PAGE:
For all the cribbing that I do about Bangalore and all the many ways that it doesn’t match up to the standard of living I want for myself, I have come to really appreciate some of the things it offers. Cabs, for one. I cannot imagine what driving around to get anywhere and get anything done would be like. It also leads me to balk at how ten years ago, driving around oneself was the only reliable way to get anywhere and get anything done.
The Bangalore I left was woefully lacking on the public transport front, but I’ve returned to a city that seems to at least try to fill the gap. Public transport — we have options! — are one of the few things I actually love, appreciate and feel much gratitude for. We haven’t figured it all out, as I realised the day I took the metro to go from Malleswaram to CMH road. It took 17 minutes flat. Which is all kinds of amazing. If you don’t count the twenty minutes it took to get to the Malleswaram metro station.
I’ve become an ardent user of shared cabs, which means I find myself taking all kinds of circuitous routes on my commutes across the city, sharing cabs with all kinds of people. I am always on the side of the argument that favours leaving a little early in order to get that shared cab and still make it to an engagement in time. Whenever a shared cab gets full, the type A person in me gets an extra thrill at how we have all collectively avoided putting three extra vehicles on the already clogged roads of this city.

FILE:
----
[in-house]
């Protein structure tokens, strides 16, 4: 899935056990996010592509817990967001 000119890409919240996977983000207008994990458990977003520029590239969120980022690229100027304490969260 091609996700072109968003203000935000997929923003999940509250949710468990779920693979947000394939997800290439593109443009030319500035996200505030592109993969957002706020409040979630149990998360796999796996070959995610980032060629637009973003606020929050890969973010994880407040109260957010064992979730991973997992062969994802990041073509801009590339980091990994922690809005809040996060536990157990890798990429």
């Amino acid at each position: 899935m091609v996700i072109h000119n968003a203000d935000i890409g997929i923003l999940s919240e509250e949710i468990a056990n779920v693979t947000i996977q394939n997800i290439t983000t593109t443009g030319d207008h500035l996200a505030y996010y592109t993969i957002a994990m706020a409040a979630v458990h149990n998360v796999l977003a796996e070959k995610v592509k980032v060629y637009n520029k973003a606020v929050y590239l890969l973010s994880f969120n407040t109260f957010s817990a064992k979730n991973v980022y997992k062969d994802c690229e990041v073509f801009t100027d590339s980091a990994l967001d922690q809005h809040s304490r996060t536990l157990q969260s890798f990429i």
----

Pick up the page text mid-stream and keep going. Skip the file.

I’ve taken to chatting with cab drivers a lot. Everything from how’s your day going to, what’s an average day driving around in Bangalore, to what’s new at Uber. And I’ve learned more about Uber’s capitalistic, exploitative ways and how we’re all just rendered powerless to protest because really, what are our options? I’ve surprised myself how accidentally breaking into Hindi is sometimes met with raised eyebrows whereas taking off confidently in Kannada guarantees that I’ll have a long chat. I’ve had conversations that have surprised me, moved me, pissed me off and some that just downright aggravated me. In turn, I vacillate between feeling admiration and respect for cabbies — because it is such a thankless job to do, with such pathetic work conditions in a city like ours, at the hands of monoliths like Uber — to feeling really angered when I realise how apparent and in-your-face the resistance to accept “outsiders” is. And it usually gets to that part of the conversation pretty quick.
Last week, I found myself caught in traffic at this odd time at sundown, that slice of time right between end of day, and the beginnings of night, sandwiched in a pink-purple-golden mess.
Most places get awfully congested, the city is usually a mess and no amount of planning can really guarantee escaping it.
But sometimes, a moment like this shines through.